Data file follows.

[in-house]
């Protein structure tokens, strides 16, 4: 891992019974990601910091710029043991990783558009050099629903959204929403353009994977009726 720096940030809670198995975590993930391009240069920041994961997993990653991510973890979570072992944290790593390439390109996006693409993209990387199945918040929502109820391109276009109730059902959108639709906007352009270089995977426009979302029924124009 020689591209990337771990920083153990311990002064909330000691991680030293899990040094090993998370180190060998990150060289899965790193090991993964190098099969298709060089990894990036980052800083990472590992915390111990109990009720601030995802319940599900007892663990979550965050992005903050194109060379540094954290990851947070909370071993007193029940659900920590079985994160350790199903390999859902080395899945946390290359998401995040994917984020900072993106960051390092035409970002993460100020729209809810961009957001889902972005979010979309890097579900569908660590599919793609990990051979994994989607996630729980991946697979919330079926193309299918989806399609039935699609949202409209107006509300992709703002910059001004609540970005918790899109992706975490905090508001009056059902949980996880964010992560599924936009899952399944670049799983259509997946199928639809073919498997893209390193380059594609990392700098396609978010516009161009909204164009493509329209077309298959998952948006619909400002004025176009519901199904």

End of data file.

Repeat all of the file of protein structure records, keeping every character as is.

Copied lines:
[in-house]
């Protein structure tokens, strides 16, 4: 891992019974990601910091710029043991990783558009050099629903959204929403353009994977009726 720096940030809670198995975590993930391009240069920041994961997993990653991510973890979570072992944290790593390439390109996006693409993209990387199945918040929502109820391109276009109730059902959108639709906007352009270089995977426009979302029924124009 020689591209990337771990920083153990311990002064909330000691991680030293899990040094090993998370180190060998990150060289899965790193090991993964190098099969298709060089990894990036980052800083990472590992915390111990109990009720601030995802319940599900007892663990979550965050992005903050194109060379540094954290990851947070909370071993007193029940659900920590079985994160350790199903390999859902080395899945946390290359998401995040994917984020900072993106960051390092035409970002993460100020729209809810961009957001889902972005979010979309890097579900569908660590599919793609990990051979994994989607996630729980991946697979919330079926193309299918989806399609039935699609949202409209107006509300992709703002910059001004609540970005918790899109992706975490905090508001009056059902949980996880964010992560599924936009899952399944670049799983259509997946199928639809073919498997893209390193380059594609990392700098396609978010516009161009909204164009493509329209077309298959998952948006619909400002004025176009519901199904």